That would mean the number of people who turned out to march or watch the event was more than the 60,000 who attended the parade in 2019.
Saturday's parade through the city centre was the first Belfast Pride march to take place in three years.
The 2020 and 2021 parades were cancelled because of the pandemic.
Organisers said more groups than ever had registered to take part in the march.
"We are over the moon and really joyous to be back," the event's co-chair Cara McCann told BBC News NI.
Ulster Rugby and the Ulster Gaelic Athletic Association (GAA) were among the organisations to send official delegations for the first time.
This year the parade was led by a group of asylum seekers and refugees.
Belfast Pride co-chair John O'Doherty said: "We want to send a very clear message that Belfast is a welcoming city for all, not least of all newcomers to our city."
Pride celebrates LGBT+ people and culture and Northern Ireland's very first Pride parade took place in Belfast in 1991.
Due to Covid-19, the festival was forced to move online in 2020 and 2021.
This meant organisers missed the opportunity to publicly celebrate the parade's 30th anniversary last year.
Pandemic cancellations also meant they had been unable to mark the legalisation of same-sex marriage in 2020, which was a landmark moment for the LGBT+ community.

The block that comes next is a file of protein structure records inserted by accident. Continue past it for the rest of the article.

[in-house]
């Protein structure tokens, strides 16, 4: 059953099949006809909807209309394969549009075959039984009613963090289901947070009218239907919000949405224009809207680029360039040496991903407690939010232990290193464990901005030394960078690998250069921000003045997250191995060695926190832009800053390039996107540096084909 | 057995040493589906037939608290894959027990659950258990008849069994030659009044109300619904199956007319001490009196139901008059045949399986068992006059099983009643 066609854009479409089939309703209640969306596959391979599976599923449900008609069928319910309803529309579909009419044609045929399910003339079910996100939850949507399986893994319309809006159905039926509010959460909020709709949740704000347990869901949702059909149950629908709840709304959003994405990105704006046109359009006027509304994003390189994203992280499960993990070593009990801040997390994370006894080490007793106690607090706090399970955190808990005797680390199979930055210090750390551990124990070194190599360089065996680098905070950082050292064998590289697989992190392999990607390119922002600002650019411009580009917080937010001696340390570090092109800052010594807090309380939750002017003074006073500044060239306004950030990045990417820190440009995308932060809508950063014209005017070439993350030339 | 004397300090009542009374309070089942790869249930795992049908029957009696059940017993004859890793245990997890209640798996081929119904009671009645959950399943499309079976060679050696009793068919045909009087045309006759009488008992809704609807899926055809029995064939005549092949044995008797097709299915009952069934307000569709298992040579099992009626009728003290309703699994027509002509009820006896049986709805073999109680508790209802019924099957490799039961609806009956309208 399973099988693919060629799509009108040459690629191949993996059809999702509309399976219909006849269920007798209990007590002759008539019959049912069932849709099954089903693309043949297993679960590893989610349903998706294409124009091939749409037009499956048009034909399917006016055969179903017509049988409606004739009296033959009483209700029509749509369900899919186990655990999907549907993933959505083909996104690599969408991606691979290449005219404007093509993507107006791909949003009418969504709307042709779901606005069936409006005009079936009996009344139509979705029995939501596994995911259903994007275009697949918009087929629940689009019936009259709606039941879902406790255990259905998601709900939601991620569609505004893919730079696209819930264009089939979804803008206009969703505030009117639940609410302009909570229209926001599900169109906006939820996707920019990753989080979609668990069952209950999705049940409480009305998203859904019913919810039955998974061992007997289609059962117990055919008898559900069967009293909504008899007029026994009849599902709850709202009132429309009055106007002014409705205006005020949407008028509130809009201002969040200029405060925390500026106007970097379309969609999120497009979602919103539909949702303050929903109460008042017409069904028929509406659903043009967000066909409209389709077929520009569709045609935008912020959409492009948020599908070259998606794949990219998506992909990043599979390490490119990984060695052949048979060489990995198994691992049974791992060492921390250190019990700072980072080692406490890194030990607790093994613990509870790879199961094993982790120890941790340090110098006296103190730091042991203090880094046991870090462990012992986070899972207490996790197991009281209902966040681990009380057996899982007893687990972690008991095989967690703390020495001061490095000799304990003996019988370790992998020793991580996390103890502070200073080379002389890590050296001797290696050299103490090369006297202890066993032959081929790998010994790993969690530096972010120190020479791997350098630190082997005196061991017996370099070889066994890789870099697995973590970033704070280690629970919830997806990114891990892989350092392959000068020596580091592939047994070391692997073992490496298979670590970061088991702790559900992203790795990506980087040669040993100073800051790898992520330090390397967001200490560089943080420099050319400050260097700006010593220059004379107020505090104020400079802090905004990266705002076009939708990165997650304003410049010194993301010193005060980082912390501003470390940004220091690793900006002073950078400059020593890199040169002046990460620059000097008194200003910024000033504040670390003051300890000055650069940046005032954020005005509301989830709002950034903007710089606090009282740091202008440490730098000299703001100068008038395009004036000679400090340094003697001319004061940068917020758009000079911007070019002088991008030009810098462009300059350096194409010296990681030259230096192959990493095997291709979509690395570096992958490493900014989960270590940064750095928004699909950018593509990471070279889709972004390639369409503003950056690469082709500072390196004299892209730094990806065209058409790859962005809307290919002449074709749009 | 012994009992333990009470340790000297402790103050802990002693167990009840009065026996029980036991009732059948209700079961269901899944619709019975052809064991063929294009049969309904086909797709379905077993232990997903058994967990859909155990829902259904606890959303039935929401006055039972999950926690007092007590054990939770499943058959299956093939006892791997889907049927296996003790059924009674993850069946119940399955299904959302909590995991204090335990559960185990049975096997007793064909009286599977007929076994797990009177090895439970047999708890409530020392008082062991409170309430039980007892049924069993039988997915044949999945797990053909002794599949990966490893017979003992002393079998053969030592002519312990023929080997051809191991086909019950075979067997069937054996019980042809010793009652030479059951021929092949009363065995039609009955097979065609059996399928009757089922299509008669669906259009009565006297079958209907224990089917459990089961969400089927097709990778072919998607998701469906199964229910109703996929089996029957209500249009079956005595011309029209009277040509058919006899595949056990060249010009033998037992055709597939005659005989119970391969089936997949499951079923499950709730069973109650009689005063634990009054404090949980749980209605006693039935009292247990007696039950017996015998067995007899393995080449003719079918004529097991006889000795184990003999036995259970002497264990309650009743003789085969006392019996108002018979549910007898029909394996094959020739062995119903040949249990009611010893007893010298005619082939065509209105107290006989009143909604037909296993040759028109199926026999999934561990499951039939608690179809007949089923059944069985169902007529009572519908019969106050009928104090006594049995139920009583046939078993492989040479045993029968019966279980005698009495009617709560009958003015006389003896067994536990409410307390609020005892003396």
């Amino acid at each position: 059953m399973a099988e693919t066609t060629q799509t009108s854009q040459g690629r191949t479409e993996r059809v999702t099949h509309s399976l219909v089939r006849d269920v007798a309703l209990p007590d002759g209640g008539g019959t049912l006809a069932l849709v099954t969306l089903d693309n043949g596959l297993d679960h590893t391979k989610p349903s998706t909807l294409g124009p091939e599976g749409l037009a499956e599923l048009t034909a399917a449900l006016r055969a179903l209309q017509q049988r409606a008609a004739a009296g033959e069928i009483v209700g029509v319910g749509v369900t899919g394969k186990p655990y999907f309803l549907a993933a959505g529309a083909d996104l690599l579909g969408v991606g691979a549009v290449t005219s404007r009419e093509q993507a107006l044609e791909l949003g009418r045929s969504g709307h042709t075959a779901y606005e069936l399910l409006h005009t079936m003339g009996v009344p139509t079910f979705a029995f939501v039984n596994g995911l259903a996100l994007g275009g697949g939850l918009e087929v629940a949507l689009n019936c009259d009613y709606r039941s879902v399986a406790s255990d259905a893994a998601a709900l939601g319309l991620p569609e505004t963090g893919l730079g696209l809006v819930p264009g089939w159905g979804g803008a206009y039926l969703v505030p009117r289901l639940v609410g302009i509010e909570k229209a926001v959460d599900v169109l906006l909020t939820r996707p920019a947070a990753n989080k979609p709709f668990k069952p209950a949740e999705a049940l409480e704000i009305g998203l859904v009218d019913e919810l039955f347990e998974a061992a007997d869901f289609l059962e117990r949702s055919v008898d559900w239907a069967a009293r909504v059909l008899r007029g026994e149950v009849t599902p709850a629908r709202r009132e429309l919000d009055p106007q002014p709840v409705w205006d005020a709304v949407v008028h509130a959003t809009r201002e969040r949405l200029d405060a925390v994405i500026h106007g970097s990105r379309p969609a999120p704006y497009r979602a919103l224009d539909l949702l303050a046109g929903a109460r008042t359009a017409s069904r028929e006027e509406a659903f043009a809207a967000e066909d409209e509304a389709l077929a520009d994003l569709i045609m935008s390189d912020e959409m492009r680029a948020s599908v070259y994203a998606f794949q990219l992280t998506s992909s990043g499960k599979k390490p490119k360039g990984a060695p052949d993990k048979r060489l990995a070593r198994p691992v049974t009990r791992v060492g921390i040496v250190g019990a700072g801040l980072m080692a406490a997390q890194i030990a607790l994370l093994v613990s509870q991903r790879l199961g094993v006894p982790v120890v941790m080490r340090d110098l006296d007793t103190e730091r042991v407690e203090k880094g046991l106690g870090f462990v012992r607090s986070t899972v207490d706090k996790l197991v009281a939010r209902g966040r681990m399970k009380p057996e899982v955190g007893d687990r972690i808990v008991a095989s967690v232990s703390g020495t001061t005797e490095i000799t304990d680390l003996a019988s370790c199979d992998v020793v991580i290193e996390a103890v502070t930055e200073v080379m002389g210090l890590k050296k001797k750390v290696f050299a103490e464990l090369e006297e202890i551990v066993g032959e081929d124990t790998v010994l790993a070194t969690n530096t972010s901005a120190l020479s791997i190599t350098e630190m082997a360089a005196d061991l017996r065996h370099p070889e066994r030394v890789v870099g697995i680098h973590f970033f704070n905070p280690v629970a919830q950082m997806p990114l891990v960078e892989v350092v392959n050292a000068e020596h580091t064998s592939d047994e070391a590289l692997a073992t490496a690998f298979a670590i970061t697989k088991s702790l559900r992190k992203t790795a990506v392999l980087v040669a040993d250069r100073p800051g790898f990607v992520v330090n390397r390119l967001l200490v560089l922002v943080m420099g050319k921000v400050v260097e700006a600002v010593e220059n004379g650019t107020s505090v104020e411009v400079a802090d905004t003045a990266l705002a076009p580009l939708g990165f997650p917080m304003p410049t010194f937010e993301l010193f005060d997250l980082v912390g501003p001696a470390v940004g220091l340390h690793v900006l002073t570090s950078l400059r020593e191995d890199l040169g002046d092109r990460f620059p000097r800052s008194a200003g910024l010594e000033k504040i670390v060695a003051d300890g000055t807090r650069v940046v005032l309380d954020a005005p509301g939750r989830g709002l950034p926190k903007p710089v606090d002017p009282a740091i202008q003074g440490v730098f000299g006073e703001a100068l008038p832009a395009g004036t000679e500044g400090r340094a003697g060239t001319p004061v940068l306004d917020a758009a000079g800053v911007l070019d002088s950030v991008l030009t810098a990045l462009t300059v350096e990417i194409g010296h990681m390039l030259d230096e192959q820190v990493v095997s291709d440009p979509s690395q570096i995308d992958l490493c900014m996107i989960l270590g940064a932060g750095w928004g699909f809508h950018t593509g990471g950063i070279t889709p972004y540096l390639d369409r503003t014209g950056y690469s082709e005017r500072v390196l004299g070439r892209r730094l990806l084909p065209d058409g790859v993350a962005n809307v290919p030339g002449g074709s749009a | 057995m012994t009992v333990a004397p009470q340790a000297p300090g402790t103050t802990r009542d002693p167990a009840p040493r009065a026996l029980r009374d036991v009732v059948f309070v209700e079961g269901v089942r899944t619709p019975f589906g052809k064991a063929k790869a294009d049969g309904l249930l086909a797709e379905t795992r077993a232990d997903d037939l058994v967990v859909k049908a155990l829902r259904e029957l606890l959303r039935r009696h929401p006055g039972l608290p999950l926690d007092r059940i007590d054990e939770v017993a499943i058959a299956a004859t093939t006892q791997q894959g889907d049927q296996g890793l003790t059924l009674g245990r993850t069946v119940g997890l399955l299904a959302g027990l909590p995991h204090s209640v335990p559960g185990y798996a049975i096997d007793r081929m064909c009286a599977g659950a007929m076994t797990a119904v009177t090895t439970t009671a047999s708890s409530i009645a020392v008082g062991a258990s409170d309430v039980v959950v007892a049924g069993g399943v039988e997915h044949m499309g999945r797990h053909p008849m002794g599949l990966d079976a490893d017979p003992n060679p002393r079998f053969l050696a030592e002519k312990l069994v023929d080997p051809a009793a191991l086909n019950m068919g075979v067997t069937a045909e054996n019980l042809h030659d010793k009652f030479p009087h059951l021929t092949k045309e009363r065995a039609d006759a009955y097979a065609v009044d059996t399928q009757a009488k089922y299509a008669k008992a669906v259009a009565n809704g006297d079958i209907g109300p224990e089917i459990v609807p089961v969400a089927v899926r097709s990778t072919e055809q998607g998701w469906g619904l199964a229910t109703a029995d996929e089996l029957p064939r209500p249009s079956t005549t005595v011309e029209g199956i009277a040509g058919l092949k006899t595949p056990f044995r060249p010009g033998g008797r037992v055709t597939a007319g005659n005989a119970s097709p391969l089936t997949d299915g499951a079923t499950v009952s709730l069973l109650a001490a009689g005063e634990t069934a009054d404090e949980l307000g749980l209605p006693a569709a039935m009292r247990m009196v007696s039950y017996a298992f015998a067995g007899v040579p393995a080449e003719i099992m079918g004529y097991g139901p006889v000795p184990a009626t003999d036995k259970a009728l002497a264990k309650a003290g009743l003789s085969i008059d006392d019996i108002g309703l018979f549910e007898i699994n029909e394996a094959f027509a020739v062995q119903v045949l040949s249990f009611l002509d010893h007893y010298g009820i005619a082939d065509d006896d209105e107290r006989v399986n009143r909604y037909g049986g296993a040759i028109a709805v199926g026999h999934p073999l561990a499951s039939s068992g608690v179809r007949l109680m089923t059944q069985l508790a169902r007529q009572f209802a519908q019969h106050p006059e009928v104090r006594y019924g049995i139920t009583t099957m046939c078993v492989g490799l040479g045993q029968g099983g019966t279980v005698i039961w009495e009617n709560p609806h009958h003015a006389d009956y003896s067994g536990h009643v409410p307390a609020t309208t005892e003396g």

"I think people have been completely disgusted the last couple of years," said Ms McCann.
"They've been stuck indoors, they've been watching stuff online."
Ms McCann said after the restrictions were lifted, organisers were hoping for the "biggest and the best Belfast Pride we've ever seen".
"We've had more groups than ever register to march in the parade which is absolutely amazing," she added.
The Police Service of Northern Ireland (PSNI) has been policing the event for more than 20 years, but it began sending uniformed officers to march in Belfast Pride in 2017.
In a statement, PSNI Supt Gerard Pollock said: "I want to take this opportunity to thank all those involved for their help in making today's Belfast Pride Parade run smoothly.
"This is the first parade since 2019 and our initial assessment is that it was larger than 2019 which would make this year's event, the largest Pride parade to date.
"Pride is an important series of events for those who identify as being LGBT+ and we see this not just as an opportunity to highlight that hate crime, in whatever form, is wrong and the importance of reporting it but also to engage with and show our support for members of the LGBT+ community."
The representation of sports organisations was welcomed by the organisers.
Kimberly Robertson, chairperson of East Belfast GAA, said the club was "all about breaking down boundaries, breaking down barriers and being an accepting organisation for everyone and Pride just encompasses that".
"We are welcoming to everybody, all walks of life, all communities. Everyone is welcome to find a home in East Belfast GAA and we really wanted to represent ourselves at Pride today."
The parade got under way at Custom House Square in the city before finishing at Victoria Street.
It is being followed by an evening of entertainment at Custom House Square, including singing and drag queen performances.
A family village has been set up near the Big Fish monument on Donegall Quay featuring face painting, bouncy castles and performances by a local circus school.
Belfast Pride returns to city after three-year Covid absence